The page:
I’ve got to admit I didn’t really see the point of the CX-30 the first time I drove it.
Mazda’s mid-size crossover is only slightly larger than its little brother the CX-3 and a good bit smaller than the CX-5, the Japanese firm’s biggest SUV.
Having spent a lot more time with it over the past week it now makes much more sense and, in fact, may be my favourite car in its class.
I’ve always thought the CX-3 was a great looking car with a nice interior, but poor refinement, a cramped rear and small boot make it hard to recommend over rivals from Seat or Volkswagen.
The CX-30 adds just enough extra space in the rear and the boot to make it a proper family car. It has an even better interior than its smaller sibling, while it knocks refinement into the stratosphere.
It shares similar good looks with Mazda’s other SUVs, having flowing, almost coupe-like lines and nicely worked proportions.
You can have it in two or four-wheel drive but this isn’t a car you’re likely to go off roading in and I was perfectly happy with the two-wheel drive version.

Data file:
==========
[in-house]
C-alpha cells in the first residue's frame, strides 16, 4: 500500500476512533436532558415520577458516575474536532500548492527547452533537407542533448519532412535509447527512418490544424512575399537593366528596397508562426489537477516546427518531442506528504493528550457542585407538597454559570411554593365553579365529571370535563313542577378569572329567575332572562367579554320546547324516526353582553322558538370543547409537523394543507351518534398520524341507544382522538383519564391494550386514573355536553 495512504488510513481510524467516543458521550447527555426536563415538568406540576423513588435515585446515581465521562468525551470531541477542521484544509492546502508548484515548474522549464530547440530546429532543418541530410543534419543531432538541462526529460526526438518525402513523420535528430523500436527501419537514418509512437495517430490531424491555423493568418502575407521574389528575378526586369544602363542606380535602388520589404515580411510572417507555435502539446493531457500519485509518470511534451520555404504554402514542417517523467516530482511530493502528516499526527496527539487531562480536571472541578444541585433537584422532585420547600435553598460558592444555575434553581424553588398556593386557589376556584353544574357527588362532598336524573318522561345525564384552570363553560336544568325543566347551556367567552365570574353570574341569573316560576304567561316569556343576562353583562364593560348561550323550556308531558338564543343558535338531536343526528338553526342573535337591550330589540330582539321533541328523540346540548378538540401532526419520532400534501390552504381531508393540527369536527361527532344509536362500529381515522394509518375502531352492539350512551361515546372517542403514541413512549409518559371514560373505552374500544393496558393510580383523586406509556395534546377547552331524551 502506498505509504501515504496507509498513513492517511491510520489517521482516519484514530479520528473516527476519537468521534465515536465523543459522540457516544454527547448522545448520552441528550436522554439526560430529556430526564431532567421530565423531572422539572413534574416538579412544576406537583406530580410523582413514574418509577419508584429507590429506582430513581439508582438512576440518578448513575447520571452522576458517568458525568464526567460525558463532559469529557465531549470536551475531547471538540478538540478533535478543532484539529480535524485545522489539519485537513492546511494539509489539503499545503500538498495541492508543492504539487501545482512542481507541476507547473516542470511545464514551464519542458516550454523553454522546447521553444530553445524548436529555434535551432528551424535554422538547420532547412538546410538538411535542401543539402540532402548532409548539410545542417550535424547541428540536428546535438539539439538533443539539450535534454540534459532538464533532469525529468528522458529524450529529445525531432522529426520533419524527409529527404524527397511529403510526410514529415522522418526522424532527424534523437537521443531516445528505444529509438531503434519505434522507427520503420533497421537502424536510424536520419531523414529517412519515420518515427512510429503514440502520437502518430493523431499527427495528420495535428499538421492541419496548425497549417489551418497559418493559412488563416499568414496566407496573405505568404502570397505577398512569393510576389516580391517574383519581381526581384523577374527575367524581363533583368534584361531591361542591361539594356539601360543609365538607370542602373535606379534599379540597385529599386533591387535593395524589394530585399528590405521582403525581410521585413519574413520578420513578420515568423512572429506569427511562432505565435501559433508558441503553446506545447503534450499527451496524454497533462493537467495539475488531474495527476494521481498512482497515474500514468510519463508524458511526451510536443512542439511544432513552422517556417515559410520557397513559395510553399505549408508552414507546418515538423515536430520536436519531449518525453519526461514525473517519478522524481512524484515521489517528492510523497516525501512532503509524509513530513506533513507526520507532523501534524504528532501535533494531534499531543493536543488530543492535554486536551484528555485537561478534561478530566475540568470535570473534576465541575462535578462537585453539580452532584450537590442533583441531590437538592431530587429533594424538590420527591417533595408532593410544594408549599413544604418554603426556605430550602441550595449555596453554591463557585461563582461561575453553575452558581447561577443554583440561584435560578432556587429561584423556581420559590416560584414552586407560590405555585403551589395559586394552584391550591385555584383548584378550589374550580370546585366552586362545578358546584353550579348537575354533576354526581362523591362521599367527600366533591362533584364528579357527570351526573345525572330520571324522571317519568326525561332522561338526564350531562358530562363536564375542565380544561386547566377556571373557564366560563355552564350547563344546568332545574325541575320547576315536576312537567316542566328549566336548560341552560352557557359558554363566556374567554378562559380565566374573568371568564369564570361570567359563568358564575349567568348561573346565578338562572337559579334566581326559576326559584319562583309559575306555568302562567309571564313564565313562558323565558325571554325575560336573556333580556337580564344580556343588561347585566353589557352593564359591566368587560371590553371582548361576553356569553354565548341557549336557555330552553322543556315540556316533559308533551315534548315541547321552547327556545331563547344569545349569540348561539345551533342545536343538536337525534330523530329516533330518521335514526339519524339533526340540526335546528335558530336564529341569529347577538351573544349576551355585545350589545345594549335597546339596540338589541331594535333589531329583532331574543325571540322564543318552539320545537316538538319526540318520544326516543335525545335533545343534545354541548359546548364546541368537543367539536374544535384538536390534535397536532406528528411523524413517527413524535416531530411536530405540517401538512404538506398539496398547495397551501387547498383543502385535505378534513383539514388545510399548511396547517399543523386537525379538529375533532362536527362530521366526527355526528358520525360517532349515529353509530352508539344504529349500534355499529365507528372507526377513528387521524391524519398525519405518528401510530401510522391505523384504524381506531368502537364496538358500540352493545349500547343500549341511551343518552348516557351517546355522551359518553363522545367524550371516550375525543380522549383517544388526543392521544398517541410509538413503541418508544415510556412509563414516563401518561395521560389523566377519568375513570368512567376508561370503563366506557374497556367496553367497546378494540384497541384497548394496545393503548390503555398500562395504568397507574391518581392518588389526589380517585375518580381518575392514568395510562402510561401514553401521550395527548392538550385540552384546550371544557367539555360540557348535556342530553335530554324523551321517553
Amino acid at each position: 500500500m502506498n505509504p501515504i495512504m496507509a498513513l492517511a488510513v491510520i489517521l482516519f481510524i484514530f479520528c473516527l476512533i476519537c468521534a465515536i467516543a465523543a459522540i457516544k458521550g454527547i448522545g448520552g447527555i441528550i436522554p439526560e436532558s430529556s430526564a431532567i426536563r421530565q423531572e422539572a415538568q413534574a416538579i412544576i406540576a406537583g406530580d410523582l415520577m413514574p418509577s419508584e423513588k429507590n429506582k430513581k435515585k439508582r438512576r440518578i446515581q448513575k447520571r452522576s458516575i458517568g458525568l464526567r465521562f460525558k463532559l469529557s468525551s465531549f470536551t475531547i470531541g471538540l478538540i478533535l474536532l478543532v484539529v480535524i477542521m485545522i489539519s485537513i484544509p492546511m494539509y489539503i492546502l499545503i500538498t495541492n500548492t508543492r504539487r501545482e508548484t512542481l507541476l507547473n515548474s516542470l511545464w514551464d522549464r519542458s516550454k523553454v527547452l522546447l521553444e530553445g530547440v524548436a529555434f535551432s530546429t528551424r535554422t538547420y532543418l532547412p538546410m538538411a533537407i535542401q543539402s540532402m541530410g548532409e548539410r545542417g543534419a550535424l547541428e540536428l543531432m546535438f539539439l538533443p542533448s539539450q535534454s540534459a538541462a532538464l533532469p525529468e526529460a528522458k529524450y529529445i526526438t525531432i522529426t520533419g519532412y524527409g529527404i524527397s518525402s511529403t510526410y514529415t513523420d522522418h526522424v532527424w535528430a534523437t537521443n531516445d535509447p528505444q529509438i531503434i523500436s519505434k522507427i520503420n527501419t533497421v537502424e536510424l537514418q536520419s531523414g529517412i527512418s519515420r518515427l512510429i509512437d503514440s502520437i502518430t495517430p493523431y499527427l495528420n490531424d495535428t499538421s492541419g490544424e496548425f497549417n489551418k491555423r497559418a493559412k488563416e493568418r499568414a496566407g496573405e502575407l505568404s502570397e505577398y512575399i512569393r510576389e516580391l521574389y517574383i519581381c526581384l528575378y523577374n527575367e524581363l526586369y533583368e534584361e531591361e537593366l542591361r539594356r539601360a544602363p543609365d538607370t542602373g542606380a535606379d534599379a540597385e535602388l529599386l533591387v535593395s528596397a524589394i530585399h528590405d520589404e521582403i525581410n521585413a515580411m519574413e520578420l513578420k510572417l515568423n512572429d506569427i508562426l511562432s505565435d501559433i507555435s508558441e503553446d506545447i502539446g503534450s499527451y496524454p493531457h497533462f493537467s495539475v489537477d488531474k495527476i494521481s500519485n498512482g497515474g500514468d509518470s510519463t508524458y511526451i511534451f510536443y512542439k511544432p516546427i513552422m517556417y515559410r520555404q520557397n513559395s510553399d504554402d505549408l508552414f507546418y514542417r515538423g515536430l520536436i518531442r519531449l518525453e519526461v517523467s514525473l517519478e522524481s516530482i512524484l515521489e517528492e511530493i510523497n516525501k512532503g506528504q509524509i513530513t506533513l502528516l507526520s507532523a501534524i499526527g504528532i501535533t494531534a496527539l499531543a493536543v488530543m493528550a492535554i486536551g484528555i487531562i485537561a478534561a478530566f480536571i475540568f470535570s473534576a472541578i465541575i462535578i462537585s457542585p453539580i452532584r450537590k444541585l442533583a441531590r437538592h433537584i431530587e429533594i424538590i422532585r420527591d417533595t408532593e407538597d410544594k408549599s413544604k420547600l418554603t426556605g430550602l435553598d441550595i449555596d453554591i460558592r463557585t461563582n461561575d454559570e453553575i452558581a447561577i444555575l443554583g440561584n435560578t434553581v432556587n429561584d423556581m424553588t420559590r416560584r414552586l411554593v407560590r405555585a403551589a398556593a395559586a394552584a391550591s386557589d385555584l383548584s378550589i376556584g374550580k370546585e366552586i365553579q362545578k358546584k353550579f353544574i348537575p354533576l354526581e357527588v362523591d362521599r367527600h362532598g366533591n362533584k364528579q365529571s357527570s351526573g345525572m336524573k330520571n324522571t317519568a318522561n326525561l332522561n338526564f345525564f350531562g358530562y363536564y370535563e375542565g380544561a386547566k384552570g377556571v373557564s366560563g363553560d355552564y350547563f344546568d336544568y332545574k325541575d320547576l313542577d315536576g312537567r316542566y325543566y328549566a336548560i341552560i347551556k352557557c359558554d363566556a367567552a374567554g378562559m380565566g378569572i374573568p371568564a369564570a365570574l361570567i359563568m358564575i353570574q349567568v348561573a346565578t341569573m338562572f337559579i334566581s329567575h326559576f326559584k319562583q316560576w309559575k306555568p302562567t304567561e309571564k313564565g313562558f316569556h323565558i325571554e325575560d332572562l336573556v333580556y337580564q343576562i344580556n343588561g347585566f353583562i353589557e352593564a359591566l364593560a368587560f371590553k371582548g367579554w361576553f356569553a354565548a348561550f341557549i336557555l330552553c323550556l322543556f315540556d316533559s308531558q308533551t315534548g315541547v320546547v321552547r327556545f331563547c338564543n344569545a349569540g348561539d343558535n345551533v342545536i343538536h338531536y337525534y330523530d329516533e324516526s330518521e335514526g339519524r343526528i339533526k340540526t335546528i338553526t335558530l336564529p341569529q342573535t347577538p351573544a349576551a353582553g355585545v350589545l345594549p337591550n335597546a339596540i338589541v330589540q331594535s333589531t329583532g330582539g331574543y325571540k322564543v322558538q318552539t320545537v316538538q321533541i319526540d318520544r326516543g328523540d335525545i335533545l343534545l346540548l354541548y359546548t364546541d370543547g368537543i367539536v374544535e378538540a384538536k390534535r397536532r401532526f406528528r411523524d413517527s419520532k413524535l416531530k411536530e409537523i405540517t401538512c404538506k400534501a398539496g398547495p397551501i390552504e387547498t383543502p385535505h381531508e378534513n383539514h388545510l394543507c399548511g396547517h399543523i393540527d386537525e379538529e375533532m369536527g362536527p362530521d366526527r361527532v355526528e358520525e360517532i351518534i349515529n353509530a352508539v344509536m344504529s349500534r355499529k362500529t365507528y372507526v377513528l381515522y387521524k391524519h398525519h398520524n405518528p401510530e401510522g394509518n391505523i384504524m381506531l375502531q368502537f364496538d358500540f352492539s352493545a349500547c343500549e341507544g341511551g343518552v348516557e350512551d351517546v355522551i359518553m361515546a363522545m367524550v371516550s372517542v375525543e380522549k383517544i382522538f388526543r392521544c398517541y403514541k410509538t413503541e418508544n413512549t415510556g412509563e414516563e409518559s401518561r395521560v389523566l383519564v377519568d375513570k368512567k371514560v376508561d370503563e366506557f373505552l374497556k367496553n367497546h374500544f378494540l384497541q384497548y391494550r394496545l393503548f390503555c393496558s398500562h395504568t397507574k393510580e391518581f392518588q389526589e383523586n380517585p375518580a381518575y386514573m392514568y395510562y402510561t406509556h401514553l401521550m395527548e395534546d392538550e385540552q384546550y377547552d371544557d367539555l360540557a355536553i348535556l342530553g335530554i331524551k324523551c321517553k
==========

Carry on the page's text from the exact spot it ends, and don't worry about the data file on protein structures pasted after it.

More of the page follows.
CX-30 ownership starts at £22,670 and I drove the 2.0 litre petrol GT Sport model, which cost £29,140.
Although Mazda do good diesels they’ve always been proud of their petrol technology and with the push away from diesel this has stood them in good stead.
With 0-62mph taking 8.5 seconds there’s plenty of performance and official MPG is a healthy 47.9.
On some country roads in Fife the CX-30 proved a confident handler, taking sharp bends in its stride. Where it really shines is on longer journeys, where a smooth ride couples with superb sound insulation for an excellent overall package.
This, coupled with a top quality interior and an easy-to-use infotainment system make it a car that feels like it belongs in Audi and BMW territory.
I was sad to hand back the keys after a week with it.